By Ramesh Bjonnes

Celebrities in Hollywood do it. CEOs in Silicon Valley do it. But why is changing your mealtime rather than your meal good for you? Research has proven that intermittent fasting, or time-restricted eating, can help heal chronic illnesses, including heart disease and diabetes and even extend our lifespan. But how does it work?

When you are fasting intermittently, you compress your meals into a shorter time span. That means fasters generally leave a 16-hour window without food and an 8-hour window for eating. Typically, you would end your dinner by 7 pm and not eat until lunch the other day. Some prefer the 5:2 diet, which means you are eating a normal diet for 5 days and have only one meal (about 600 calories) on each of the other 2 days.

One of the main reasons why regular fasting is so beneficial is a process called autophagy. During autophagy the body starts to recycle the structures inside its cells, including the nucleus, where DNA is stored. It also positively effects the mitochondria, which synthesize the chemical our cells use for energy, and lysosomes, which remove waste from our cells.

During fasting, the cell can remove defunct structures, freeing up new raw materials from which new cellular structures can be built. Some of the new raw material might be used to make cell-protective proteins that further extend the lifespan of cells.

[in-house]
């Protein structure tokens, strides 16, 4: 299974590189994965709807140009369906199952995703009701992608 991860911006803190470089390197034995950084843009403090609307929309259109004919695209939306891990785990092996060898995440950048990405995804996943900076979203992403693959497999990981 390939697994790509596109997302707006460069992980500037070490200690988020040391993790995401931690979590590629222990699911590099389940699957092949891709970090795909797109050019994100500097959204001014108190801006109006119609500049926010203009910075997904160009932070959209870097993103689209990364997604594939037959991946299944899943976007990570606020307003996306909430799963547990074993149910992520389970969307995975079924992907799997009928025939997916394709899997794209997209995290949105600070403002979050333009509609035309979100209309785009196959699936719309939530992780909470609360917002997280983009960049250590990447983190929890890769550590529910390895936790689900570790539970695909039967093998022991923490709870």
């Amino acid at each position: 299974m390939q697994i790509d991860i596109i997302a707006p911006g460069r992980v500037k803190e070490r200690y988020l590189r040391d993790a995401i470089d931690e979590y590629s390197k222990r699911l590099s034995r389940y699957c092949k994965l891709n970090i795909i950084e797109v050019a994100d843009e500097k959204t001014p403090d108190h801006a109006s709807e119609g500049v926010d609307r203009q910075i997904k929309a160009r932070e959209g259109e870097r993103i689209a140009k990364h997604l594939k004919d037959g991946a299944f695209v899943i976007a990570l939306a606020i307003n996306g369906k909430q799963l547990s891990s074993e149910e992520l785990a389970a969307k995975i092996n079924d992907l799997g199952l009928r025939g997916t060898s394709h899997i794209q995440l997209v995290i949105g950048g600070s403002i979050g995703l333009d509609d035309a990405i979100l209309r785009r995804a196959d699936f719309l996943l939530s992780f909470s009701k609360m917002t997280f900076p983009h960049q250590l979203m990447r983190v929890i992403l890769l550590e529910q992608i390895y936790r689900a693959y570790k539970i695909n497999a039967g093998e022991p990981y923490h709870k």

Some animal studies have also linked autophagy to improvements in the immune system and even to the suppression of cancer growth. Dr. Walter Longo, who suggests a different type of fast over three days, has found that such a fast will reset the entire immune system.

During the feeding state, our body uses glucose in the blood as a source of energy. Once this energy is used up, the body switches to a catabolic state about 3 hours after eating. During that phase, glycogen stored in the liver and muscles is broken down into glucose. When we have depleted this storage, the body switches to producing ketones in the liver. It’s at that point the stage of autophagy sets in.

While fasting is healthy, it is equally important to have a balanced diet with lots of vegetables and fruits, whole grains, and an ample supply of plant-based protein from beans and lentils in the diet. This will ensure you are able to sustain your fast without feeling hungry. It is also very important that you drink plenty of water or herbal teas when you are fasting. This will also help increase the beneficial process of autophagy.

 

 

 

ABOUT THE AUTHOR

Ramesh Bjonnes

Ramesh Bjonnes is the Director of the Prama Wellness Center where lifestyle is considered our best medicine. Ramesh is also a writer, yogi and workshop leader. He studied yoga therapy in Nepal and India, Ayurveda at California College of Ayurveda and is a certified yoga detox theraphist from the AM Wellness Center in Cebu, Philippines. He has taught workshops in many countries and is the author of four books, including Sacred Body, Sacred Spirit (InnerWorld) and Tantra: The Yoga of Love and Awakening (Hay House India).

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